Of all the plays in Sam Shepard’s canon, “A Lie of the Mind” is the most overdue for a major revival. Winner of both the New York Drama Critics Circle Award and the Outer Critics’ Circle award for Outstanding New Play in 1985, “A Lie of the Mind” has opened auspiciously on the heels of Shepard’s most recent play, “Ages of the Moon.” The running time of this extraordinarily gripping play has been significantly reduced from four to nearly three hours presumably by simply removing the live musical interludes that were inserted originally between each scene. Those have been replaced by underscoring with occasional vocals. Composed by Latham and Shelby Gaines, this haunting soundscape (with additional sound design by Shane Rettig) serves impressively as a mood enhancer during the play.
If you choose, you may elect to scratch the metaphors, ignore the symbolism, and disregard the larger social implications that inevitably reside, as they do in most of Shepard’s plays. Then you can simply allow yourself to be entertained by this extravagantly brutal yet grandly visceral and unsettling play.
Whereas the original 1985 cast (see below) boasted some acting heavyweights, this production by the New Group is notable in its own right. There is great fun in watching this well-knit ensemble dish up and dole out the play’s subliminal dirt and external grime for our pleasure. They collectively deserve credit for bringing new life to this almost ignored masterwork. Some of us have been fortunate to follow the career of Shepard — one of America’s most forceful and intensely motivated writers — from his pioneering Off Broadway days at La Mama and Cafe Cino through the later plays over the experiences of his “The Curse of the Starving Class,” the Pulitzer Prize-winning “Buried Child,” “True West,” and “Fool for Love.” Therefore the sheer power and force of “A Lie of the Mind” will not come as a surprise.
Shepard has never been noted for sparing our sensitivities or safe-guarding our illusions. For those who have yet to discover just how exhilarating Shepard’s vision of American family life can be, “A Lie of the Mind” will be quite a starting point. This is a play that runs its course like an electric jolt that won’t let go.
On one level, the play — a blood-letting and brutal feud between two bizarre families — dissects in bold, larger-than-life terms the cause behind the most violently personalized war since the Hatfields took on the McCoys. On another level, the play reveals, in the most graphic way, how the contrasting but decidedly aberrant mental states of these people can only be manifested through acts of violence and in states of self-delusion.
Allesandro Nivola is scarily riveting as Jake, the wife-brutalizing man-child. He’s a walking time bomb of rage and remorse. Josh Hamilton offers a fine contrast as Frankie, Jake’s bewildered, ineffectually protective brother. Without overstating the obvious, Maggie Siff wrestles with her incestuous connection with Jake and her troubled relationship with their mother, Lorraine (Karen Young, who played the role of Sally in the original 1985 production). But there’s no incest given more prominence than that exhibited by the spectacularly neurotic Lorraine. They are the components of one family unit whose forte is unchained, externalized emotions.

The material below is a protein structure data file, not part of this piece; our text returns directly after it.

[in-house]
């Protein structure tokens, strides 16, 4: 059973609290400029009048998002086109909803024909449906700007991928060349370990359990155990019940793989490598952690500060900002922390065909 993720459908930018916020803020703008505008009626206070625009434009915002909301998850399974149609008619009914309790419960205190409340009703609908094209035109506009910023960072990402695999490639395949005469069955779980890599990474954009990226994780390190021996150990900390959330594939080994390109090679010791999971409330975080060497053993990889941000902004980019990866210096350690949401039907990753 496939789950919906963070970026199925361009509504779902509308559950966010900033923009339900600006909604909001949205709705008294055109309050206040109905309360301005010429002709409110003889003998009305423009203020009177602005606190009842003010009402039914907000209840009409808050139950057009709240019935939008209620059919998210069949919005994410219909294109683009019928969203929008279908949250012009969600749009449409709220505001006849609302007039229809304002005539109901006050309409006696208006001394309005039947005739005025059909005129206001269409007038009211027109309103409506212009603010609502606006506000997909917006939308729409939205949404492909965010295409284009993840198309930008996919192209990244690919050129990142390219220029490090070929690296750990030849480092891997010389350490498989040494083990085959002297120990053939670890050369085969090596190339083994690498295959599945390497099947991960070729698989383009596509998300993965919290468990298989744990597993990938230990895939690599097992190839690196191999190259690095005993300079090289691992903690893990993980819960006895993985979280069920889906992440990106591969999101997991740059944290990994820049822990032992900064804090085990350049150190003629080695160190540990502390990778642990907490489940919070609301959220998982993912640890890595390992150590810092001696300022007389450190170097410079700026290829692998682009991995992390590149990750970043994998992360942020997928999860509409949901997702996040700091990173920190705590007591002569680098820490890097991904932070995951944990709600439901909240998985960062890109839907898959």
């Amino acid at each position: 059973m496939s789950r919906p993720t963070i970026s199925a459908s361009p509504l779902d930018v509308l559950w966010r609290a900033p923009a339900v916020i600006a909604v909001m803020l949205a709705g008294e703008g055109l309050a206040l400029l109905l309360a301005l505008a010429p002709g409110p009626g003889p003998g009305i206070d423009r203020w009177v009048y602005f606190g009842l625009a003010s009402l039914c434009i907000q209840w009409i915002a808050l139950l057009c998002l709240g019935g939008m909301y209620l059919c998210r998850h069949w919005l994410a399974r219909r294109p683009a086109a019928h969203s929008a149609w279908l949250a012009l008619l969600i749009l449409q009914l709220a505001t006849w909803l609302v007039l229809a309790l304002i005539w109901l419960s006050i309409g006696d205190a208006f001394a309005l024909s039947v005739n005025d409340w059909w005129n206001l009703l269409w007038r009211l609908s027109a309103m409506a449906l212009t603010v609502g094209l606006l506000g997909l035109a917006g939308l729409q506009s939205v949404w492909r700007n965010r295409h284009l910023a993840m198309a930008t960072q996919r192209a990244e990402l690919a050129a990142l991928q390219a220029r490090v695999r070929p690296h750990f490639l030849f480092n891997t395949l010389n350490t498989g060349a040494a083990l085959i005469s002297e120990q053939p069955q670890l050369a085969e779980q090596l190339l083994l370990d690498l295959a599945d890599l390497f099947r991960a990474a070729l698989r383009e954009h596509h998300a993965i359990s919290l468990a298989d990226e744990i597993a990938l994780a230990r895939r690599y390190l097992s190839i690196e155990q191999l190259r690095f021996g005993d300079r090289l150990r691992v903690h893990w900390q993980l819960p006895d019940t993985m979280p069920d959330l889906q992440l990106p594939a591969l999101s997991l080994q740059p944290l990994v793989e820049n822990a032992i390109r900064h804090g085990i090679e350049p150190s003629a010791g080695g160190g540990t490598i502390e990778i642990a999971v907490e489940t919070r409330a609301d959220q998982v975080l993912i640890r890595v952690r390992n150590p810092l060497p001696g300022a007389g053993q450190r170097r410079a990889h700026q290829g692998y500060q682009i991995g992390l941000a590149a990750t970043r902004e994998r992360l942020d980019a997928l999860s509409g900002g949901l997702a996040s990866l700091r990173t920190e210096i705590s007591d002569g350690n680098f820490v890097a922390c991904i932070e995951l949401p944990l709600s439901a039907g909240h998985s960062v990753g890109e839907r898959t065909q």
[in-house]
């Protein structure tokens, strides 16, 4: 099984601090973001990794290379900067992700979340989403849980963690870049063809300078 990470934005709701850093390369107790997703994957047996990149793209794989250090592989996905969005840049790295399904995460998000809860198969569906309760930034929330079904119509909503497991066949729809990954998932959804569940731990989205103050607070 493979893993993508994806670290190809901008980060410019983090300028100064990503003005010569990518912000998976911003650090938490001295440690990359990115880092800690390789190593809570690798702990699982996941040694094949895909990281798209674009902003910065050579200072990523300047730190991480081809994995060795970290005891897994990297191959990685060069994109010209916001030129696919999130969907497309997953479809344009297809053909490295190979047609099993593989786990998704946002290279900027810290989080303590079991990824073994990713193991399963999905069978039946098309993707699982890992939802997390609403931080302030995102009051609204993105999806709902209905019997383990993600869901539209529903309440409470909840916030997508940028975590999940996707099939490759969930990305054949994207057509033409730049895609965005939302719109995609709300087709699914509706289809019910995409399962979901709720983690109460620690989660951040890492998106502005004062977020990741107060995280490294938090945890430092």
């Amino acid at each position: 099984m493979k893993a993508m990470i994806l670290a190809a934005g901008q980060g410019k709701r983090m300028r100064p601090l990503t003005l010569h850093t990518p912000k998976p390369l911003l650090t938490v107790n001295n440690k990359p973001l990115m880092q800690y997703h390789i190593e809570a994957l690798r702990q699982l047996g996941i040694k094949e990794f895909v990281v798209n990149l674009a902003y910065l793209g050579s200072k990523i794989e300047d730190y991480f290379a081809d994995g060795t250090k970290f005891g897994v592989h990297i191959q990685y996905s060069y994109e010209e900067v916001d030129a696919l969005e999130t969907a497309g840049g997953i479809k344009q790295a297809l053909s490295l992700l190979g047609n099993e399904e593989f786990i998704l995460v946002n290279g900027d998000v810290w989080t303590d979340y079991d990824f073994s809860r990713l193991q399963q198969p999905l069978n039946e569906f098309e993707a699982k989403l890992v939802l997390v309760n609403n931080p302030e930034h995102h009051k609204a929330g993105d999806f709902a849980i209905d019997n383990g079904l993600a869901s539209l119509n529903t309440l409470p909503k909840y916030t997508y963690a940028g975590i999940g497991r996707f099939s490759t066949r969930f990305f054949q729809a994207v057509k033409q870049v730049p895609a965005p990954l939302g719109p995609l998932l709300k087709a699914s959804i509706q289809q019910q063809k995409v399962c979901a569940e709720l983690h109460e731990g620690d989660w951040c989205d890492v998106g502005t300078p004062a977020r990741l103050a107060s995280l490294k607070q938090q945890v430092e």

Over the hill in the other loony household is the battered wife, Beth (Marin Ireland), who, barely alive, has been temporarily rescued by her enraged, revenge-seeking brother, Mike (Frank Whaley). Somewhat lost in their own disassociating haze of denials are their parents: the self-centered Baylor (Keith Carradine) and his batty wife, Meg (Laurie Metcalf). Here’s a family that offers the alternative aberration of living their lives cloaked in fantasies. Ireland’s performances (“reasons to be pretty,” “After Miss Julie”) continue to amaze, and this one is a stunner. Carradine and Metcalf are marvelous and play off each other beautifully as a pair of authentic pea-brains who truly deserve each other.
Two lovers, perversely bonded by a calamitous marital relationship that has resulted in Beth being temporarily crippled but permanently brain damaged by Jake’s beating, are the catalyst in this play. It is a play that pokes serious fun at the mythologies that bind families and at the realities of life at its most primal level. The cast has been primed by the perceptive direction of Ethan Hawke (the actor and Princeton native) to give the gritty dialogue a dynamic tension. Through them, their characters’ often incomprehensible behavior is ferociously funny. The cumulative effect is like watching an outrageously melodramatic modern opera. One can only guess the meaning of the awesome setting by Derek McLane — a floor-to-rafters collage of useless and sentimental detritus apparently collected over a lifetime. Perhaps we are being told that in order to appease the lies of the mind, we are impelled to accommodate clutter.
The play premiered Off-Broadway in 1985 with Geraldine Page, Harvey Keitel, Aiden Quinn, Amanda Plummer, James Gammon, Ann Wedgeworth, Will Patton and Karen Young under the direction of Shepard. ****
“A Lie of the Mind,” through through Saturday, March 20, the New Group at Theater Row, the Acorn Theater, 410 West 42nd Street. $61.25. 212-279-4200.